In a way, perhaps that set of three words is really a story in itself? It does tie in nicely with the several ghosted images throughout the painting. Some seem intrigued. I hope so, even though they were not invited!

Wanda and Waldo

Recently I spent some quality time with a long distance friend, in a private conversation on Facebook. It was nice. She needed an escape from her current woes, and as she loves my art, I was welcome to do a little show and tell with one of my current projects. She is quite taken with my technique(s), and so occasionally I’ll take the time to indulge her curiosity.

Through the course of explaining certain things, a new painting came into being. I described it as a marriage between two separate pieces. One is a bright & colorful and over a decade old. That’s “Palms Up”, as shown below. FYI, this is originally some simple streaks of ink markers on aluminum foil. Once those streaks were scanned, they were remolded into what you see here. The other picture is from this year – “The Rub” – based on an ink sketch on paper.

art by Lawrence Grodecki

The marrying occurs when the image of one is layered on top of the other. The result of the consummation is something entirely different, yet holds a noticeable resemblance to each:

art by Lawrence Grodecki

While the initial consummation only took a few minutes, the growth of the new creation took a little time . . . it has its own stages of development.

In this case though, my creation became two distinctly different figurative compositions, though the changes are minor in the big picture. And somehow The rub became more dominant over the poor palms. Trying to decide upon one of these new pictures over the other has become a real dilemma. Luckily, as an artist I am free to show you both. However, as in the parable of the chicken and the rooster, I cannot tell you which came first!

I’ll show you both pictures shortly. It took awhile to select the right titles, especially if I wanted to maintain the mystery of this chronology. So in the spirit of ladies first, I present to you, “Finding Wanda” followed immediately on the right by “Finding Waldo”.

new art by Lawrence Grodecki

I’m thinking of adding them both to my Saatchi Art Selections, hopefully in the next  day or so. But for now, out of curiosity, would you care to guess which came first? As to which one you prefer, I’ll leave that matter alone . . . none of my business . . . and I don’t want to make any political statement on the matter.

17 on 28 or 9 Feels As Good as 31!

Every so often I’ll post a blog that’s number-related. I suppose this is one of them, though perhaps in a roundabout way?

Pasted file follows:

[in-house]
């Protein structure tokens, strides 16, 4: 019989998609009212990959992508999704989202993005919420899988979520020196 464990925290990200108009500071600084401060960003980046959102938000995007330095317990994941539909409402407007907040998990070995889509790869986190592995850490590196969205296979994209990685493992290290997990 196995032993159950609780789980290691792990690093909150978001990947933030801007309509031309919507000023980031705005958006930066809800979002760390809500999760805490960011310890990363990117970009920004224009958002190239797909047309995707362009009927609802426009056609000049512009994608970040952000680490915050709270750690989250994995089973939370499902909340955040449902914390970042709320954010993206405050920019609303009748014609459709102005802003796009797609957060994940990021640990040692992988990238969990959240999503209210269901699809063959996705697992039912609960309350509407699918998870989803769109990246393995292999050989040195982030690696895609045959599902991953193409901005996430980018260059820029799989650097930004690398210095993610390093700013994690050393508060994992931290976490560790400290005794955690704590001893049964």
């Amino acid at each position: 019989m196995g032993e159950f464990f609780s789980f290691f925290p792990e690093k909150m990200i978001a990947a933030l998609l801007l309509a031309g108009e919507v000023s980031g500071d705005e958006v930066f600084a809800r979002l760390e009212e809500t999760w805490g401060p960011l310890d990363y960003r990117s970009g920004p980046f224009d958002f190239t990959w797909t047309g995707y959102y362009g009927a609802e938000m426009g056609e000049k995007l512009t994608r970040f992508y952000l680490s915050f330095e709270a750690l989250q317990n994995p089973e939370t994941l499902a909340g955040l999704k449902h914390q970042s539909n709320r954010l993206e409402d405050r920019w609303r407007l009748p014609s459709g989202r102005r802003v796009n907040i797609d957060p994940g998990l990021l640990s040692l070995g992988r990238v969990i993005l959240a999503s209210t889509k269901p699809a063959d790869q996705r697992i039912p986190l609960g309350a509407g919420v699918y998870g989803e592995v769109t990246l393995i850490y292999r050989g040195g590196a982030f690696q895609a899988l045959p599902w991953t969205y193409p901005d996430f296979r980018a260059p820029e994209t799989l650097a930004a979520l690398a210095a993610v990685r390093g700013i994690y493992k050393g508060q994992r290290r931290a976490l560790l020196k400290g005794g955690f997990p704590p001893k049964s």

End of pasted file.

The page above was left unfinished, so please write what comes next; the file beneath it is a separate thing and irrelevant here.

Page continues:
By roundabout I mean stuff like superstition. For example, in my youth I had a favorite number for my hockey jersey. I was a goalie, and back then each of two goalies on a team would pick between the lowest jersey number and the highest one. So one goalie always wore #1 and the other would get #30 or #31.

I hated #1 . . . was forced to wear it a few years. I swear I played better as #31, my favorite.

I got thinking about my superstitions over the weekend. I had just spent almost the entire week on taking a hard look at SaatchiArt.com. By Friday I was in the process of signing on with them. While I would like to say I’m really excited about it, for now it is best to say that I’m thrilled with the opportunity the site provides . . . they are doing a lot of things right.

I had hoped to have some art up by Saturday night. That didn’t happen. I was surprised at how long it took me to decide on a body work to introduce myself on SaatchiArt.

I actually did a little research as to what constitutes a body of work, especially in the context of quantity. That was a smart move. I had been thinking of doing somewhere between 15 and 20, and in the end I decided on 17, largely because that was my suite number when I began this creative adventure almost eleven years ago.

It’s a sweet 17!

After so many hours of self-curation, I knew it was a good selection. That was confirmed when I hit the preview button for the set (on my computer, not on the site). The slide show presents in alphabetical order, and I’ll be damned – I wouldn’t change a thing! Believe me, that’s such a rare thing for me in such matters . . . a good omen? Perhaps.

Now to cap it off, sometime through Sunday evening it dawned on me that if I wait until Monday (February 29th) then my future anniversaries on the site can only happen once every four years . . . very cool!

But then something else crossed my mind.  SaatchiArt is headquartered in California, which is two hours earlier than Manitoba time. So what I did was wait until just after midnight to submit my first creation . . . basically I began on February 29th in Manitoba . . . easy peasy. However, that work of art went live right away, and in California the art was launched shortly after 10:00 at night, on February 28th!

So it appears I will get my cake and can eat it too? I can legitimately claim my first anniversary will be on February 28th and once every leap year and I get 2 celebrations!

My apologies about being so nostalgic about the future. And now I’ll leave you with one more thought – a question, “Given the above, is my art now officially timeless?” If so, who knew it would be so easy, or involve such irrational numbers?